Damien Hirst has surprised the art world again by announcing that he will reignite his relationship with Parisian gallerist, Emmanuel Perrotin, who in 1991, was one of the first two dealers to exhibit the artist. Perrotin considers Hirst to be an old friend and claims to be the only dealer to never profit from Hirst’s stardom. It is too early to tell, but it is suggested that a solo exhibition will be scheduled for 2010, but neither Hirst nor Perrotin have indicated if this is the beginning of a longer lasting artist-dealer relationship. Perrotin and Hirst’s partnership comes after Hirst’s infamous Sotheby’s auction, “Beautiful Inside My Head Forever,” in which noted art critic Robert Hughes accused Hirst of cutting dealers out of the action. “Everyone has written that Hirst wanted to bite the hand that fed him,” says Perrotin. “But there’s a difference between asserting independence and turning your back on dealers.” Whether Hirst is playing a well-calculated ironic card out of his ever-evolving deck or simply scratching the back that once scratched his own is still to be seen.
Tel Aviv – Jaffa has been in turmoil these past years, with little to celebrate. Rents have gone up constantly, air pollution is getting worse, longtime residents are evicted from their homes and skyscrapers reserved exclusively for millionaires are springing up in its neighborhoods. Many residents are made to feel that they are a burden upon the municipality, which has shunted off its responsibility towards them, principally serving the interests of building contractors and real estate speculators.
The fallout has widened these past two years, to embrace additional groups hitherto not affected. At different locations across the city, protest groups have sprung up, reaching a climax in June 2007 when hundreds attended a protest rally at the Cinematheque under the slogan: “Tel Avivians, wake up!” The months following that protest produced conditions for consolidation of all these campaigns into A “city for all of us” – a single unified urban movement representing the broad interest of a majority of the city’s residents – rather than those of the moneyed elite. The movement has grown into a network embracing hundreds of activists.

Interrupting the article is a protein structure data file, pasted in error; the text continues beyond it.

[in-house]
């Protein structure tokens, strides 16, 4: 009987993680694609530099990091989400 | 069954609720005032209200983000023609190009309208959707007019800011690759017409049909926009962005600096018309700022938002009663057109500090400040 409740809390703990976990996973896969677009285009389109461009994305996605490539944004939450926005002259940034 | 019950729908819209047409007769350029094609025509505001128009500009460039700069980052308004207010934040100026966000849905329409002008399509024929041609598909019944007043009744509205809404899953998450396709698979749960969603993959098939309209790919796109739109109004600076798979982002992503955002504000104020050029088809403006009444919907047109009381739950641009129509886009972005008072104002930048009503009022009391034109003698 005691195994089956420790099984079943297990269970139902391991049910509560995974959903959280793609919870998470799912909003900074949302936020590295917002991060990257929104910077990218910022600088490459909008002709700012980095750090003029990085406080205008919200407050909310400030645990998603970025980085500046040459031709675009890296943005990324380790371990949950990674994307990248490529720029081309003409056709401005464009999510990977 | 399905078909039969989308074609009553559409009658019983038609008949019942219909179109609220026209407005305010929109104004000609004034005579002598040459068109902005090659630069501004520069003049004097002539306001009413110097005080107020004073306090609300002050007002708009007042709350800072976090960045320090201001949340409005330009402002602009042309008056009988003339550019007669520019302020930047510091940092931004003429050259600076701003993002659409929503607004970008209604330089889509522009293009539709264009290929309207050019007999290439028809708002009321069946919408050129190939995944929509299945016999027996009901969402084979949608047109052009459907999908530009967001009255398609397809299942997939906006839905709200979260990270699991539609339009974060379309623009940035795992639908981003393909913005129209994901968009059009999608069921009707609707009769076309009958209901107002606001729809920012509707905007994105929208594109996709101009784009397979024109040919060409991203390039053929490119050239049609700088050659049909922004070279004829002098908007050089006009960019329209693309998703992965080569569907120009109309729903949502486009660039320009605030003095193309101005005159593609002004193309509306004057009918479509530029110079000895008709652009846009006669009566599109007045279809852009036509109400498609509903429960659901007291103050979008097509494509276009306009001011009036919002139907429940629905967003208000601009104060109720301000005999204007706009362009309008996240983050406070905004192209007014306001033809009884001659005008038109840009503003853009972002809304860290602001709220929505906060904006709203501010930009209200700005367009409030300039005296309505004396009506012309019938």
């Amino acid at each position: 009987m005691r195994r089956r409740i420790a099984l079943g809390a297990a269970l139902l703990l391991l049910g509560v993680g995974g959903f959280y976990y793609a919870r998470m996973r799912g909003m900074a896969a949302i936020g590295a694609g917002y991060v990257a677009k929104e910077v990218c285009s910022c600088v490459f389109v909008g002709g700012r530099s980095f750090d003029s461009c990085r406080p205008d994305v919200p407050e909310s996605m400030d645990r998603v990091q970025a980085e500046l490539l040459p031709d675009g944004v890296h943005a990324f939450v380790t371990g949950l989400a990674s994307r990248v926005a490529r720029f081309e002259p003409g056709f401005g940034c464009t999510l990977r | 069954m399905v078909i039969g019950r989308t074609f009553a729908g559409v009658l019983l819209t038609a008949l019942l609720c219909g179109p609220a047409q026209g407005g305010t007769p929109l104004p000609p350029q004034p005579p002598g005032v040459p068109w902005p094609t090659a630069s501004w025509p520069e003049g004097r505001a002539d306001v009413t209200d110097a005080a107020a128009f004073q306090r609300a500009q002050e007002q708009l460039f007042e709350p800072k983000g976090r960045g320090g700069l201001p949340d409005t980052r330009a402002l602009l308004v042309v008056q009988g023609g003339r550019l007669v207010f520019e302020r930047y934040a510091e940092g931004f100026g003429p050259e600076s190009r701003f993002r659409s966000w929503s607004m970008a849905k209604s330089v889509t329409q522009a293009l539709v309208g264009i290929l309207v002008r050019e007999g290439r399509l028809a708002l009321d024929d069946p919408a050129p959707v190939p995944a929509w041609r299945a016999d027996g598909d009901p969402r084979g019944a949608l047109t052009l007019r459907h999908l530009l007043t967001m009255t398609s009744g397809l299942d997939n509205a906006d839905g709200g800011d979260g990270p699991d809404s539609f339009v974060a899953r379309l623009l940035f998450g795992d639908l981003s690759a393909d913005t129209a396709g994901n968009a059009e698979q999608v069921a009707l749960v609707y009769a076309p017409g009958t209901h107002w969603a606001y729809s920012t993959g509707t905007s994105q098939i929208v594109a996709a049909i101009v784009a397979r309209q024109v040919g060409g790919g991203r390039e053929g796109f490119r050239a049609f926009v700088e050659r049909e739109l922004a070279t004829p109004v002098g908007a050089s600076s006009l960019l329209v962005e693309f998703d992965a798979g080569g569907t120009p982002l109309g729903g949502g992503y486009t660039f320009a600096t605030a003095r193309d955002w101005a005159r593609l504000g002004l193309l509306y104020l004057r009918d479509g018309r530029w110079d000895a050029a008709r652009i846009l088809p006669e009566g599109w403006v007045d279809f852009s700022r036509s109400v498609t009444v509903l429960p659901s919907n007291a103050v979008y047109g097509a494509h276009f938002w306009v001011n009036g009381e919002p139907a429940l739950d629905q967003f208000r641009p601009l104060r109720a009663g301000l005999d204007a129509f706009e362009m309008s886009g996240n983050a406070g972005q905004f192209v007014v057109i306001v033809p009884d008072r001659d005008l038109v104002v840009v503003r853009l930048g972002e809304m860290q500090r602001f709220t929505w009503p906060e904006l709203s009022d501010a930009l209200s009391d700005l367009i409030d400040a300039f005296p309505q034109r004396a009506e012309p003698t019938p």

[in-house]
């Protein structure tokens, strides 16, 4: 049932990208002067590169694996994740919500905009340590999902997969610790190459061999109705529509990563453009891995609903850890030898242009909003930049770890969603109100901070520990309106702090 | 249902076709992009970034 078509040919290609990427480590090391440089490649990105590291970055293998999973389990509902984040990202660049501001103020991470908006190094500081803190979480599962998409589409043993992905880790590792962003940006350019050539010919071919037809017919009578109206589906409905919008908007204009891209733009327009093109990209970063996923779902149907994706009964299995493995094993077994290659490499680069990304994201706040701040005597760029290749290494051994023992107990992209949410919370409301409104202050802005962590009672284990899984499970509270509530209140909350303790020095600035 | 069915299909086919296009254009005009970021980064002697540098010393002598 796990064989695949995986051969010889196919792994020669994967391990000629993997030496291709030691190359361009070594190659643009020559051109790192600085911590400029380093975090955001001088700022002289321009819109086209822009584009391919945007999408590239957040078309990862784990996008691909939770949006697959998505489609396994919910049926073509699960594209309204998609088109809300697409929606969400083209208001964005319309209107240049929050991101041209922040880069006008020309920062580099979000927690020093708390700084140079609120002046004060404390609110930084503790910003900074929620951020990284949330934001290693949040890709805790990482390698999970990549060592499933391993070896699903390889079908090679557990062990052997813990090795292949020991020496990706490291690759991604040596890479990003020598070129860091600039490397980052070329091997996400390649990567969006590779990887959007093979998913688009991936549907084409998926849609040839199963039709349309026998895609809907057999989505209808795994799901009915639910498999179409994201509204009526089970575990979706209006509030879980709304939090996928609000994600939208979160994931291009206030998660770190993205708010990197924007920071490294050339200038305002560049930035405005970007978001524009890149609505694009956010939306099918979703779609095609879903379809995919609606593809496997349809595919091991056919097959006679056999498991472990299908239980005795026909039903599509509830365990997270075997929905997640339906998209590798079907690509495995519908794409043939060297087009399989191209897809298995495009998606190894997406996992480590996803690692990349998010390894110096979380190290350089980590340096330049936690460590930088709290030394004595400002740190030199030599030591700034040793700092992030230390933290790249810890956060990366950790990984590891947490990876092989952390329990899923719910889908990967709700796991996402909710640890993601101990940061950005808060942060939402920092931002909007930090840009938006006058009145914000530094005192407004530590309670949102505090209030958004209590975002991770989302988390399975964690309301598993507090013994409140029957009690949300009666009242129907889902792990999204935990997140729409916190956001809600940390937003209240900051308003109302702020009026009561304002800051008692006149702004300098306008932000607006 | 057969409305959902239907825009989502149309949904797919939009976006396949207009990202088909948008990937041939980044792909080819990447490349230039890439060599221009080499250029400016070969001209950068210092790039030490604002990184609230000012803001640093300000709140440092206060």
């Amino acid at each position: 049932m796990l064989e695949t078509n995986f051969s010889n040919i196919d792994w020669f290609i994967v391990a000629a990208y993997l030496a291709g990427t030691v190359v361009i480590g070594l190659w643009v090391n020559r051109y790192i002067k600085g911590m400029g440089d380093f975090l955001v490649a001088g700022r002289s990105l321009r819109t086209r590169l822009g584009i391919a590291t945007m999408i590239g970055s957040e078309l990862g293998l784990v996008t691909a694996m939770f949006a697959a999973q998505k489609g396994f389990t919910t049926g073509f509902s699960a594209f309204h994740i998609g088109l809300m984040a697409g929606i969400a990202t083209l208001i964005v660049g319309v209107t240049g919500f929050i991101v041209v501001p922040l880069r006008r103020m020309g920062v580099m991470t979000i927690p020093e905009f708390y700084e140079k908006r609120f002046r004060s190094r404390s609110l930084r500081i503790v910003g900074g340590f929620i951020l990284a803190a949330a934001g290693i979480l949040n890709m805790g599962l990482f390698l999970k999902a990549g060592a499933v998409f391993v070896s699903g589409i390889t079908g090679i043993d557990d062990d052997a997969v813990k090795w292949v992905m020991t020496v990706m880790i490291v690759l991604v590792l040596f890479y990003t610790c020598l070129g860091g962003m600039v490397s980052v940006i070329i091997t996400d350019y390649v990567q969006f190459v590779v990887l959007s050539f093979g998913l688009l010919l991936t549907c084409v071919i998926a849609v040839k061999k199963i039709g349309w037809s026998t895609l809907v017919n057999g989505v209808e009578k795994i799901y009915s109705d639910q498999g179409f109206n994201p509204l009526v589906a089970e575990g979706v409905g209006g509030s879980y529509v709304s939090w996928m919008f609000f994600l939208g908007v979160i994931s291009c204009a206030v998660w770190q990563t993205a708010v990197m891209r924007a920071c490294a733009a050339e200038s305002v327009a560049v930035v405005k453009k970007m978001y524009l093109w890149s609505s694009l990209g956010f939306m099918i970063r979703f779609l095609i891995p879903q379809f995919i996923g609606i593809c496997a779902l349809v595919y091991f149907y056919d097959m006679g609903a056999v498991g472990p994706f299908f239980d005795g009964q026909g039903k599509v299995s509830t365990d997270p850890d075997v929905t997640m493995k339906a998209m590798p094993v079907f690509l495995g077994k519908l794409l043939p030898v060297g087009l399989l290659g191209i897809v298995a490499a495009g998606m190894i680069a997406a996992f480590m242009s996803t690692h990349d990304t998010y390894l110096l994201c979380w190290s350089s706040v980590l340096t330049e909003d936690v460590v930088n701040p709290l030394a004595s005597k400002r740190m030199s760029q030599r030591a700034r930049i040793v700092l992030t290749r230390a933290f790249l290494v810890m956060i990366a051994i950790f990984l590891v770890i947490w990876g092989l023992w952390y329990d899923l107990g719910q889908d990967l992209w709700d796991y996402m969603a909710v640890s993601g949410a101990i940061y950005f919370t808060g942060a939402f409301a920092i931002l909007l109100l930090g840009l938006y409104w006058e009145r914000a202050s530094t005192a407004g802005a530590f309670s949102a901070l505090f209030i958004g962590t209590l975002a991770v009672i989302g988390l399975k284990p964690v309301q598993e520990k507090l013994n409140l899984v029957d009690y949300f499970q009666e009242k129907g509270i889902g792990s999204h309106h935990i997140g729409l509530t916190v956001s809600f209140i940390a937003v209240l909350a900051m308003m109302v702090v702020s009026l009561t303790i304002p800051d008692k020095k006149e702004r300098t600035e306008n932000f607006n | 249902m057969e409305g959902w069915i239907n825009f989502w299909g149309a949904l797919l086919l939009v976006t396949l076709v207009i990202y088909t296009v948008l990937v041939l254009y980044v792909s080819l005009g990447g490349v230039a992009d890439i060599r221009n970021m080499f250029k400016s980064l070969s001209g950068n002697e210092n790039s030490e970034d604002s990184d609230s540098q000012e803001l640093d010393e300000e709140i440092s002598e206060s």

A “city for all” is not associated with any party active at the national or local level, as illustrated by its membership: the movement includes religious traditionalists and secular individuals, residents of the southern neighborhoods alongside those living north of the Yarkon; pensioners and high school pupils, professors and students, Jews and Arabs, men and women, longtime social activists alongside rookies, right and left, members of parties from all across the political spectrum.
A “city for all” is not a protest group: it is an urban political movement which does not rest content with marking out areas calling for reform, instead preferring to put forward detailed practical plans for every aspect of life in the city. These plans have been worked out by leading experts from among the movement’s members.
A “city for all” intends to restore the city to its residents. It is the people of this city – not the skyscrapers – that make it so enthralling. Together we will restore the city to its people. It depends on no one but us, the city’s residents. Join the thousands already taking part in the historic turnabout so vital for the city! Come along to our meetings. Talk with our activists. Talk with friends and neighbours. Together we shall restore the city to its residents and make it into a place that is good, healthy and fun to live. A city for us all.
To find out details of their vision and their practical plans, about their position on vital issues on the city’s agenda, and ways of getting involved in the election campaign – click here.